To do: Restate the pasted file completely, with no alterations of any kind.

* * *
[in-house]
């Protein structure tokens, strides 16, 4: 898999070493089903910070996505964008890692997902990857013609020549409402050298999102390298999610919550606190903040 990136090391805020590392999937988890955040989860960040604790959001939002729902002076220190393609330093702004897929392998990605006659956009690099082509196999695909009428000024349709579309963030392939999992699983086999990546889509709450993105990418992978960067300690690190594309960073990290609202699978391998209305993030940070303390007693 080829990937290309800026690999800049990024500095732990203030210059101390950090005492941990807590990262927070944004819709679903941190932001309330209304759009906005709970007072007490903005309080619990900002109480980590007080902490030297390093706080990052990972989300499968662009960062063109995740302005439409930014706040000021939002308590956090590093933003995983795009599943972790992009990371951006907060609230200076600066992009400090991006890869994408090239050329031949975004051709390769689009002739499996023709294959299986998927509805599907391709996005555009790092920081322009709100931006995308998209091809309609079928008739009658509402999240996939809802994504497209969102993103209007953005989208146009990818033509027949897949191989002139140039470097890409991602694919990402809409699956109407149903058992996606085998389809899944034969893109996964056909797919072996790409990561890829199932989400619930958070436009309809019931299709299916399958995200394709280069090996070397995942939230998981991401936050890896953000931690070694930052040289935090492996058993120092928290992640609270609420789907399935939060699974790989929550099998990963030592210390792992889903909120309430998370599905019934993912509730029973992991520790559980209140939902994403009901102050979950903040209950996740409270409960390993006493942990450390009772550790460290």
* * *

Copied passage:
[in-house]
């Protein structure tokens, strides 16, 4: 898999070493089903910070996505964008890692997902990857013609020549409402050298999102390298999610919550606190903040 990136090391805020590392999937988890955040989860960040604790959001939002729902002076220190393609330093702004897929392998990605006659956009690099082509196999695909009428000024349709579309963030392939999992699983086999990546889509709450993105990418992978960067300690690190594309960073990290609202699978391998209305993030940070303390007693 080829990937290309800026690999800049990024500095732990203030210059101390950090005492941990807590990262927070944004819709679903941190932001309330209304759009906005709970007072007490903005309080619990900002109480980590007080902490030297390093706080990052990972989300499968662009960062063109995740302005439409930014706040000021939002308590956090590093933003995983795009599943972790992009990371951006907060609230200076600066992009400090991006890869994408090239050329031949975004051709390769689009002739499996023709294959299986998927509805599907391709996005555009790092920081322009709100931006995308998209091809309609079928008739009658509402999240996939809802994504497209969102993103209007953005989208146009990818033509027949897949191989002139140039470097890409991602694919990402809409699956109407149903058992996606085998389809899944034969893109996964056909797919072996790409990561890829199932989400619930958070436009309809019931299709299916399958995200394709280069090996070397995942939230998981991401936050890896953000931690070694930052040289935090492996058993120092928290992640609270609420789907399935939060699974790989929550099998990963030592210390792992889903909120309430998370599905019934993912509730029973992991520790559980209140939902994403009901102050979950903040209950996740409270409960390993006493942990450390009772550790460290």